Last month, federal officials announced the indictments of 14 people — including 12 Minnesotans — for allegedly providing support to Al-Shabab, a Somali group that the State Department has classified as a terrorist organization. For more than two years, Minneapolis has been at the center of a sweeping investigation into the recruitment of 20 or so young men to train and fight with Al-Shabab.

Local FBI officials have acknowledged that those who left Minneapolis have raised fears that some could return to commit violence here, although they say they have no indication of such intent.

“That is a threat we cannot overlook,” said Special Agent E.K. Wilson of the Minneapolis FBI office. “We don’t have specific information that this is an objective of Al-Shabab. But, just to be thorough, we can’t overlook that possibility.”

Several of those who left Minnesota have since been killed. Some have returned and have been jailed, charged and convicted. Others remain overseas.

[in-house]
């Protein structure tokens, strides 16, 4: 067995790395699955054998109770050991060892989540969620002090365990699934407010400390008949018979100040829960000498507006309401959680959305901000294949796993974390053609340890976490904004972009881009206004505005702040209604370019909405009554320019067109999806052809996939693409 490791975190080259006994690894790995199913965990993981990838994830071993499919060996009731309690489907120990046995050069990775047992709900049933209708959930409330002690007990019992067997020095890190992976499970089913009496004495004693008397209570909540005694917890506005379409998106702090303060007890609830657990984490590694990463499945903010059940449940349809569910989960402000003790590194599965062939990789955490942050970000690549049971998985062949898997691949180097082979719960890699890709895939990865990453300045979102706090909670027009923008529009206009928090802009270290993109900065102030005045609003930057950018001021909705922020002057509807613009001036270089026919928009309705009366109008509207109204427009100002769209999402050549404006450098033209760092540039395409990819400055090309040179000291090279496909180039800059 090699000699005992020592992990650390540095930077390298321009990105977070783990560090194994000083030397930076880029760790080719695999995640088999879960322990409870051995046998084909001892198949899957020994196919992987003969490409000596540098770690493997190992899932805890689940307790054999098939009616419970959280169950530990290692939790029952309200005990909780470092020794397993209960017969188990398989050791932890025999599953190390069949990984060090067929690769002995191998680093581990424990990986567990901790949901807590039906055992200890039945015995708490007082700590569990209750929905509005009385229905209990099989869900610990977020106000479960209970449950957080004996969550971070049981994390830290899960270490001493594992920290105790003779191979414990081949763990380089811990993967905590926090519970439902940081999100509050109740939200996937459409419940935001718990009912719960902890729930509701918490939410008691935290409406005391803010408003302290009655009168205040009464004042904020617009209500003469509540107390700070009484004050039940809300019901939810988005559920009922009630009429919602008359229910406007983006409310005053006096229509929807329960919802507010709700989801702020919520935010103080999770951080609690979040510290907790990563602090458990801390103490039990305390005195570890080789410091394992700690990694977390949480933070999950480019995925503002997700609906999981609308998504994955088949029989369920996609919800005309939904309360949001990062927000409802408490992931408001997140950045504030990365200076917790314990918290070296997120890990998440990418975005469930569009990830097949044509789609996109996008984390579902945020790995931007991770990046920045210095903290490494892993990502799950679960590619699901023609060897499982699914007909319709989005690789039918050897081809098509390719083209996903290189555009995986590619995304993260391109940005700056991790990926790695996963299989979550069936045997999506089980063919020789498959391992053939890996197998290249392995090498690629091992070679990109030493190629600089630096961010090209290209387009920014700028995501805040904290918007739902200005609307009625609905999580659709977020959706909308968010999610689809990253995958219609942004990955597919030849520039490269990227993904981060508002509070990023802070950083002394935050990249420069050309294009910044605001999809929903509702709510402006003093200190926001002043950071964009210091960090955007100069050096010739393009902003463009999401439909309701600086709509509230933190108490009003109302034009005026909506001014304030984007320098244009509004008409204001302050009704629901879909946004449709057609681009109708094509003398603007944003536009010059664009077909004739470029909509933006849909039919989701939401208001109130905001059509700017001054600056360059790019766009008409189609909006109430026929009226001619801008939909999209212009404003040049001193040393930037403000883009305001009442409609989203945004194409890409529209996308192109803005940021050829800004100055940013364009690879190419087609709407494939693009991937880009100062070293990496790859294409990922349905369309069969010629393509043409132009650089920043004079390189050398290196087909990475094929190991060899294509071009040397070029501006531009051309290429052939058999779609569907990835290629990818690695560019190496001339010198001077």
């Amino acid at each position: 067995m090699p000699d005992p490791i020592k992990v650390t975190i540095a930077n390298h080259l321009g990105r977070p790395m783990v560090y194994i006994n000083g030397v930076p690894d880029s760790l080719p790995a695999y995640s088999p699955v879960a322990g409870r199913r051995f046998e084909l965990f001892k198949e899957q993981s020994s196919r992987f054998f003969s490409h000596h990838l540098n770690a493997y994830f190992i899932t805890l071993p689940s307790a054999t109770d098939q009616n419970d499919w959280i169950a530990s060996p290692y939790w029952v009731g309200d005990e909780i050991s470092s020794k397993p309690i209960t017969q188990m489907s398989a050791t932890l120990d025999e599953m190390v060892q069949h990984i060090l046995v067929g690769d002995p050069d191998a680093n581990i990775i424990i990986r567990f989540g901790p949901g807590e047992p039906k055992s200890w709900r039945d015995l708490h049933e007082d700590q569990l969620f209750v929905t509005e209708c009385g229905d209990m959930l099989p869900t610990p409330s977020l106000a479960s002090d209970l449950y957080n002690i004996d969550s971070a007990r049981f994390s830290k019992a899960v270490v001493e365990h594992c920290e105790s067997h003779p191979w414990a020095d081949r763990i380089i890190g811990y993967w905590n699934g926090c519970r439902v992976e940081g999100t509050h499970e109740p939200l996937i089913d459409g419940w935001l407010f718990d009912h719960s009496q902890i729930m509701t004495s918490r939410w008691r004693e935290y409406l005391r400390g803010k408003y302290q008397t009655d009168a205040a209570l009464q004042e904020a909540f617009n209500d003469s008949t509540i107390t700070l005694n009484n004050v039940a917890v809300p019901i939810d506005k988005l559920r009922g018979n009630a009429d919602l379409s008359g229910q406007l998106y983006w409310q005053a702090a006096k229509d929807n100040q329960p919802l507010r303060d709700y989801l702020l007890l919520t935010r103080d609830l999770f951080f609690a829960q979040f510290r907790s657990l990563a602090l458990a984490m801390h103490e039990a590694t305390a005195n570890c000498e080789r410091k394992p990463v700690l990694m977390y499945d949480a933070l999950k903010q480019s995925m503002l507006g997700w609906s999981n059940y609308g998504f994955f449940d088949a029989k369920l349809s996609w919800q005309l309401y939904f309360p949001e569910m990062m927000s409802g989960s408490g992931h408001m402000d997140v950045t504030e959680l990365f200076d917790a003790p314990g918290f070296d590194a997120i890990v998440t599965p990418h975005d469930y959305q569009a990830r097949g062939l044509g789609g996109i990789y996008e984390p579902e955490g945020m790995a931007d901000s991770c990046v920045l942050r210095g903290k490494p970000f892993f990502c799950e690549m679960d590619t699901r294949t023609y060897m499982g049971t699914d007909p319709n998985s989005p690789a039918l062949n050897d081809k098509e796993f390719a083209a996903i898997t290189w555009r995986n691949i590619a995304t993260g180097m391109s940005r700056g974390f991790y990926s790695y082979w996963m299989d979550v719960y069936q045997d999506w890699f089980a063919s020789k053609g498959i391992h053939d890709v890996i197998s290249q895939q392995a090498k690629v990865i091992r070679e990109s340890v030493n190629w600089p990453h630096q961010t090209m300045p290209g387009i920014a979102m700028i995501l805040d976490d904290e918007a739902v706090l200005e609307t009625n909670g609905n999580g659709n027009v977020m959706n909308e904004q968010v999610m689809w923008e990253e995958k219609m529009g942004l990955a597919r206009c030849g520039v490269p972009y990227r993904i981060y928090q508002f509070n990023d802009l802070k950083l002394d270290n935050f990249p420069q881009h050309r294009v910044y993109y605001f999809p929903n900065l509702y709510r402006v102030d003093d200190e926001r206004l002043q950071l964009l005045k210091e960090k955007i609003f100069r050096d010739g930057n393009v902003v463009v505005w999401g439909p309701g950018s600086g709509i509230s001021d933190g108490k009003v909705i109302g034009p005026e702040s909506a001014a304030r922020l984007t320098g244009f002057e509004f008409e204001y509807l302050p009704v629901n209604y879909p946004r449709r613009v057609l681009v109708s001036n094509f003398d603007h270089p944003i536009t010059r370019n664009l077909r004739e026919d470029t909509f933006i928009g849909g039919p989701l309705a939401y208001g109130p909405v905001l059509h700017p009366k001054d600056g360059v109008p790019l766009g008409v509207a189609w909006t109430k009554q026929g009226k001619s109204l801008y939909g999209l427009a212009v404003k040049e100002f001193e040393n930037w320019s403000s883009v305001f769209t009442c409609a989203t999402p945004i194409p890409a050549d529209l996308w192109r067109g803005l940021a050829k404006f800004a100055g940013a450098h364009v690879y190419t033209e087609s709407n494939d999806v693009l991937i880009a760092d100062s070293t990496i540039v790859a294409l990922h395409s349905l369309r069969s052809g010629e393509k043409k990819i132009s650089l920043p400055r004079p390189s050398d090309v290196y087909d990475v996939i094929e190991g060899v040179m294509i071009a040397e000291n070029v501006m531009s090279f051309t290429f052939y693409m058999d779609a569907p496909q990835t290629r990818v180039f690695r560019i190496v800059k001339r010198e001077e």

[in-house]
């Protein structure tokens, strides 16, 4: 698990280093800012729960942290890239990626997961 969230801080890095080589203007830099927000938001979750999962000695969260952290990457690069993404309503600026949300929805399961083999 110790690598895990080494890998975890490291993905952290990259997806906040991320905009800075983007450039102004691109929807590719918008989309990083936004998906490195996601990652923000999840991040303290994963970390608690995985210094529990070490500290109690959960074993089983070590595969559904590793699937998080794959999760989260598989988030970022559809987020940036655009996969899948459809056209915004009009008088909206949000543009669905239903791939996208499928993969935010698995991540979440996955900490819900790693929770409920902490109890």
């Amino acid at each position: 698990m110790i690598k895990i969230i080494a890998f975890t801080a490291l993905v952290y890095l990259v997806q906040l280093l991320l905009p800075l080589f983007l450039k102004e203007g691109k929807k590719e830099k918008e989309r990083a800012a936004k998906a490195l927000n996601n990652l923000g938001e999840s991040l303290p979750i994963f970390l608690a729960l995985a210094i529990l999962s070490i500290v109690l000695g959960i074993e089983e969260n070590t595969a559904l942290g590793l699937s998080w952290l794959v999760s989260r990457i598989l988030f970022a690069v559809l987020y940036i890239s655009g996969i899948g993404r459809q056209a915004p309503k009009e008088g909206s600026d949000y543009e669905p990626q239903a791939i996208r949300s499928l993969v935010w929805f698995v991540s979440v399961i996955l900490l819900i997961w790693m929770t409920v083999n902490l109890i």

Stephen L. Smith is a local attorney who has represented young Somalis who have testified before a grand jury investigating the recruitment of young people here. Many of the young men he has dealt with went to Somalia to fight against Ethiopian troops that once occupied the country, he said. Later, others went to fight for Al-Shabab against the provisional government and help establish an Islamic state in their war-torn and chaotic homeland.

“It appears that the intent was not to engage in terrorist activity in general,” Smith said. “Many of them do not see themselves as terrorists, in the way we understand the word.”